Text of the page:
2. This case proceeds also on the theory of a breach of express warranty. "(1) Express warranties by the seller are created as follows: (a) Any affirmation of fact or promise made by the seller to the buyer which relates to the goods and becomes part of the basis of the bargain creates an express warranty that the goods shall conform to the affirmation or promise. (b) Any description of the goods which is made part of the basis of the bargain creates an express warranty that the goods shall conform to the description." Code Ann. 109A-2-313. Clearly the written order or prescription was the basis of the bargain. "The rule of caveat emptor does not apply to a sale of drugs; a druggist . . . warrants the good quality of the drug sold, that the article is of the kind lie contracted to sell, and, as to a sale on a prescription, that he used due and proper care and skill." 28 CJS 512, Druggists, 6c. See also Andreotalla v. Gaeta, 260 Mass. 105 (156 NE 731), where the pharmacist represented that a certain packaged remedy was the same as what the plaintiff's prescription called for, and taking the substitute drug caused injury. The court held that the defendant's representations regarding the ingredients in the compound sold were a part of the negotiations for the proposed purchase and that liability might be predicated thereon. See also 79 ALR2d 332, Anno., 13. In an action predicated on breach of warranty there is of course no defense per se of contributory negligence, but it is a jury question as to whether the injuries resulted from the breach, or whether the plaintiff's acts in using a drug. Contrary to the instructions on the package was so unreasonable as to be the sole proximate cause of her injuries. This also is a jury question.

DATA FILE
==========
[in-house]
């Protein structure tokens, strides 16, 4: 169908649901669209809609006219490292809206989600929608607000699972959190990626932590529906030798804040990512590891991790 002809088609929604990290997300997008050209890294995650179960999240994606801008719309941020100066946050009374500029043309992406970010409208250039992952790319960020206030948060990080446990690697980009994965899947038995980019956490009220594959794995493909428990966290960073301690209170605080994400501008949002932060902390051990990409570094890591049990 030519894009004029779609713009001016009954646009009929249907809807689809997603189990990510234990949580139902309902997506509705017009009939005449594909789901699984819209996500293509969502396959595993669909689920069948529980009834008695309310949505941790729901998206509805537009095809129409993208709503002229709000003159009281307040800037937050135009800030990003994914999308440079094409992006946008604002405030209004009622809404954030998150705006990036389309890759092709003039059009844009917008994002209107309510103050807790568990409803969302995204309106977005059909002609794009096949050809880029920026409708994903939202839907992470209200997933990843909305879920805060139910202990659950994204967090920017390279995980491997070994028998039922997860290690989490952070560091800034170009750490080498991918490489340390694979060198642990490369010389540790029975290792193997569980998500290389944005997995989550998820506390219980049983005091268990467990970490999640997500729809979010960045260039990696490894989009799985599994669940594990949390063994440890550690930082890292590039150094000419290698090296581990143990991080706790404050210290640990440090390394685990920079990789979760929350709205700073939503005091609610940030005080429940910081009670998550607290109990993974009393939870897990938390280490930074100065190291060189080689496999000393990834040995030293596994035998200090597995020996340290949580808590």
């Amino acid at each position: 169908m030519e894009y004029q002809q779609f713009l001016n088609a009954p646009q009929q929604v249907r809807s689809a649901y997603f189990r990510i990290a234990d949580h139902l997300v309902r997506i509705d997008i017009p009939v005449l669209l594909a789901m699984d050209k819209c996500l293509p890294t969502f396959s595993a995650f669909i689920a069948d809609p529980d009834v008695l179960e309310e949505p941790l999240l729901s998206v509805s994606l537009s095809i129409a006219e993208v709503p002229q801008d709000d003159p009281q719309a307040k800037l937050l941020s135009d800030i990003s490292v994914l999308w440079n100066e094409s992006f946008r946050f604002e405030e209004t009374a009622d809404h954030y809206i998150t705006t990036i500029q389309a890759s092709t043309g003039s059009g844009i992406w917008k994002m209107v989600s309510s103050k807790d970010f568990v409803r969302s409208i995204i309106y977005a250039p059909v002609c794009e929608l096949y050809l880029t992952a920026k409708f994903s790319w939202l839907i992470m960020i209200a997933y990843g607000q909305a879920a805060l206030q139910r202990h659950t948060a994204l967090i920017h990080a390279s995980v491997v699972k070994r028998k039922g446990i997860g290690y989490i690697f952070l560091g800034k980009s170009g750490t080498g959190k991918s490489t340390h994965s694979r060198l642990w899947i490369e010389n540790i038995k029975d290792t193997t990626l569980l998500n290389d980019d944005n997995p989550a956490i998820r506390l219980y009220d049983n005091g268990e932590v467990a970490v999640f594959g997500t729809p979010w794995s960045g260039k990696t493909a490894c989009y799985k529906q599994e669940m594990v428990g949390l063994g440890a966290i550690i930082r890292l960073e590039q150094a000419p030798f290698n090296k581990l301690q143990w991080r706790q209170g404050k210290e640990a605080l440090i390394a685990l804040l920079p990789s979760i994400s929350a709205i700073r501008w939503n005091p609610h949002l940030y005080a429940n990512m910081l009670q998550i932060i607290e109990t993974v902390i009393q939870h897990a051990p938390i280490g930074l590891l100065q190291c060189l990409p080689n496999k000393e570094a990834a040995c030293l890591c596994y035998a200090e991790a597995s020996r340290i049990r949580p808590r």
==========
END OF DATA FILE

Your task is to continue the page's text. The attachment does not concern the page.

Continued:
Judgment affirmed. Jordan, P. J., and Quillian, J., concur.
Neely, Freeman & Hawkins, Edgar A. Neely, Jr., Thomas H. Harper, Jr., for appellant.
Friday May 22 19:25 EDT